Beyond Diagnosis – Causes of Life

2016 July 6

“Your mother must be proud.”

“My mother is dead,” I respond. I used to respond tentatively, voice lowered to reduce their embarrassment of asking a totally legitimate question that quickly blossomed into awkwardness without them knowing what they were walking into.

“I’m sorry.”

Now what do you think happens next?  My mother has been dead for some time now but when I was younger, the next question was almost always the same.

“What did she die of?,” they’d sincerely ask.

My response was so well practiced and was so easy to recite because that’s where all conversations about my mother began and ended: “Brain cancer.”

The concern with how someone died—or the death diagnosis—isn’t just about what happens in conversation with strangers. When my son was younger, he would see pictures of my mother around the house, and innocently ask, “Who is that?”

“That’s my mother.  Your grandmother.”

“Where is she?”

“She’s dead.”

“How did she die?”

“She died of brain cancer.”

He then continued his line of questioning, got down on the floor and reenacted what he believed must have happened.  “Did she die like this?”—picture him lying on the floor arms spread out.  “Were her eyes open or closed?,”  he genuinely asked without knowing he was walking into territory everyone thinks about but no one dares enter.

Since my mother’s death, I’ve found myself stuck in a modern paradox I didn’t anticipate: How can I explain my mother’s life when that means explaining who she was and how she impacted me—not how she died?

. . .

I have to confess that I broke a sacred rule of the digital age.  I threw away all of the images of my mother when she was dying.  Don’t get me wrong.  I had the privilege of spending the summer with my mother and father at home—as she bravely endured radiation treatment to no avail.  I didn’t destroy the images because I was embarrassed. No.  My pictures of that summer only showed what she was losing—her ability to walk. Her capacity to move.  Her memory.  Personality.  Voice.  Sight.  Before I got on the plane saying my final goodbye to mom—I decided to destroy my images of her that summer because I was simply afraid that the images of her dying would get stuck in my mind and prevent me from remembering anything else about her.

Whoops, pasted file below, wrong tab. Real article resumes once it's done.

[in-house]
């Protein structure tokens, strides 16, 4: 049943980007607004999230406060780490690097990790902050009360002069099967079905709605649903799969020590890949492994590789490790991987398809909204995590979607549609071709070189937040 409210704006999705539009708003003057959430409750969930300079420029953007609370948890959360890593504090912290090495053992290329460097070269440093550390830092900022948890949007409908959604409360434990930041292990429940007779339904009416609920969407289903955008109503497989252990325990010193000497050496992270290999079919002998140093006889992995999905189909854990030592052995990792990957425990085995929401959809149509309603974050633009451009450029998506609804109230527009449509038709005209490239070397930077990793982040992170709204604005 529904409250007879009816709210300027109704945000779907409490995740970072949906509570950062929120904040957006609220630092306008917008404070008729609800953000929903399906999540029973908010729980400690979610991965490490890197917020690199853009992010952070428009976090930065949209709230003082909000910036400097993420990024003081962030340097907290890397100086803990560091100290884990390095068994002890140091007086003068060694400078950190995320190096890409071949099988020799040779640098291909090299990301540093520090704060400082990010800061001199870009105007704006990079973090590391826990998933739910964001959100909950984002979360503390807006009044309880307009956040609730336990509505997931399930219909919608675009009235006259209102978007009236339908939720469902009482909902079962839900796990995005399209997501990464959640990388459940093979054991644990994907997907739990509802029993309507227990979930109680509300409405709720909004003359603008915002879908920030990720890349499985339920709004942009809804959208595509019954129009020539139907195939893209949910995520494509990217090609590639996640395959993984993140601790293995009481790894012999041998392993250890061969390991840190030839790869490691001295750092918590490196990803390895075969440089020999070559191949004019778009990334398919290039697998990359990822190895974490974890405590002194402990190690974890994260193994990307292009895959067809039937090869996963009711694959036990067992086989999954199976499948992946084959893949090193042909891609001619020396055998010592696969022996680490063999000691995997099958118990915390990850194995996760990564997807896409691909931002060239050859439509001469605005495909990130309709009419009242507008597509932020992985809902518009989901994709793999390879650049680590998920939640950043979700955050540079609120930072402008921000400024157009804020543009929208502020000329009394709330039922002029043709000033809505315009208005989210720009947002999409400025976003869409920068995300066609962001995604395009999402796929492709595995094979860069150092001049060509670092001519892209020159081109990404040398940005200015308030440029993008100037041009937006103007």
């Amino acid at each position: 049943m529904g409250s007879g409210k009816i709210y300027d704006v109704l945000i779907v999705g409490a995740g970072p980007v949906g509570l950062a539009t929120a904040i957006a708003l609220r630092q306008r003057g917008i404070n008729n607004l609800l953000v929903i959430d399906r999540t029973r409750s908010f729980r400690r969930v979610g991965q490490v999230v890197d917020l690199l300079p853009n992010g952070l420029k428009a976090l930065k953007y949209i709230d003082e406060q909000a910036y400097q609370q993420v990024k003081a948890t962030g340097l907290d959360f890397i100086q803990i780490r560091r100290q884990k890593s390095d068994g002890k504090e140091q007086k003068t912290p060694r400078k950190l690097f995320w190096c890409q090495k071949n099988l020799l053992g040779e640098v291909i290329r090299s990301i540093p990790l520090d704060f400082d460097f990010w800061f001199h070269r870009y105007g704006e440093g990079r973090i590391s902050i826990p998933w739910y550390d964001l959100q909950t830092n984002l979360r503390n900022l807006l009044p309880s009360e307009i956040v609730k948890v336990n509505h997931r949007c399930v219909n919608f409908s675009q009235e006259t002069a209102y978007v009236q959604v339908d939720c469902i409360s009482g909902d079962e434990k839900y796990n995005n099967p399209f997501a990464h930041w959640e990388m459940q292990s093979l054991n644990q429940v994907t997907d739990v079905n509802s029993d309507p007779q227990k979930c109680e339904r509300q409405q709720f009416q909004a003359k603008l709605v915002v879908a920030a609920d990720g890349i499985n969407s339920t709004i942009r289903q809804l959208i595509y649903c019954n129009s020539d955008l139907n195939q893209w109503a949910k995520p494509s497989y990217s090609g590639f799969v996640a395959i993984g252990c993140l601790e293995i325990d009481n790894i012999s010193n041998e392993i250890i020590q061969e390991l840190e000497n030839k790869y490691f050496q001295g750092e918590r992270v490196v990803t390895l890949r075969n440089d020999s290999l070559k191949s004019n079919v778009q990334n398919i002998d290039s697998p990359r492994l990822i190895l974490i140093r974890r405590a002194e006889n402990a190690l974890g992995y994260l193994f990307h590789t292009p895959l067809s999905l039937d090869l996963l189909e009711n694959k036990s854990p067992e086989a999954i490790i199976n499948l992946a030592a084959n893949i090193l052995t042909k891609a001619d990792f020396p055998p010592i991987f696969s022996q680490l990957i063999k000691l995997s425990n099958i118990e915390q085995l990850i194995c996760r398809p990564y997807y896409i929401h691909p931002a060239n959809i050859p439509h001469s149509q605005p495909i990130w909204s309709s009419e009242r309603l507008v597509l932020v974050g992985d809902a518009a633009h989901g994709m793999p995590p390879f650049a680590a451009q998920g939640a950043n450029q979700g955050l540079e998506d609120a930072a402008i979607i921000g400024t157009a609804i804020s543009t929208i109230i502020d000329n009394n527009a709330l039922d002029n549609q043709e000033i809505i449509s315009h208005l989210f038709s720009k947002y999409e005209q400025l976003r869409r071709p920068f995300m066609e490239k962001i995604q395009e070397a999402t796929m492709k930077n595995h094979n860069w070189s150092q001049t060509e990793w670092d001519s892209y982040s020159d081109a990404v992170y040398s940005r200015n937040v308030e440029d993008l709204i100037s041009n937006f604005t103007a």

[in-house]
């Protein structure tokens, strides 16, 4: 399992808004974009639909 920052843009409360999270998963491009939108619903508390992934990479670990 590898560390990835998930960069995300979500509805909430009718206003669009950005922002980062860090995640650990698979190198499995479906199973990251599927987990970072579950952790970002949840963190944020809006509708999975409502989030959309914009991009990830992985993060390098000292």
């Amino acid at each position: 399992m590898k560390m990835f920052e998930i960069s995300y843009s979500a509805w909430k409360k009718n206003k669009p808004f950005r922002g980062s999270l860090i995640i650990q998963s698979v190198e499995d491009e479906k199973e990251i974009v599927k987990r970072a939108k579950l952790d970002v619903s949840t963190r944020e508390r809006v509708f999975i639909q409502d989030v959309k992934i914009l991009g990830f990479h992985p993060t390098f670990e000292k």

I was wrong.

It’s not simply our images that shape how we remember those we love, but it’s also the way we allow illness diagnoses to be the beginning and ending of how we talk about and understand our loved ones.


“What did your mom die of?”

“What type of cancer did your mother have?”

“What was the exact type of brain cancer—was it glioblastoma?

“How old was she when she was diagnosed?”

“What stage of cancer did she have when she was diagnosed?”


Medical diagnoses are incredible tools for pinpointing, with detail and precision, what is wrong and where it is occurring in our bodies so we can efficiently marshal technological resources and experts to respond.  But what I’ve learned over the years is that the power of medical diagnoses also shapes our individual and collective memories long after death.

In the 21st century, all of us will be diagnosed with something.  Medical diagnoses have become the universal rite of passage as the proliferation of conditions and diseases and cancers advertise our incredible ability to map the seemingly unending terrain of the human body.  But diagnoses don’t only shape our attention and responses before death.  Their power lives long after death in ways that make it more difficult for us to create understandings of our loved ones beyond medicalized terms.  Beyond cells.  Beyond body parts. Beyond pathology.  Beyond cause(s).  Beyond diagnosis.

. . .

Untangling my own memories of my mother from her brain cancer diagnosis has been a work in progress.  I’ve spent years trying to rethink our culture’s preoccupation with causes of death.  Talking about diagnosed body parts and pathologies can connect us to one another as we find commonality through a shared enemy.  But this is just one way of talking about our loved ones—not our only way.

I no longer speak of the causes of death.  I speak of the causes of life. Strange, I know. Trust me, I get lots of weird looks from well-intentioned people who want to know why my mother died so young. In other words, they want to know what she was diagnosed with that led to her death.

My way of re-claiming my mother from medical terminology means flipping the script of questions that we’ve all willingly recycled because it’s become our default way of talking about death.  It looks simple enough, but it’s really hard—or let’s call it awkward at first—to talk about causes of life rather than death.  Most of the time, I find myself responding to questions that no one ever asks me, so I just interject them.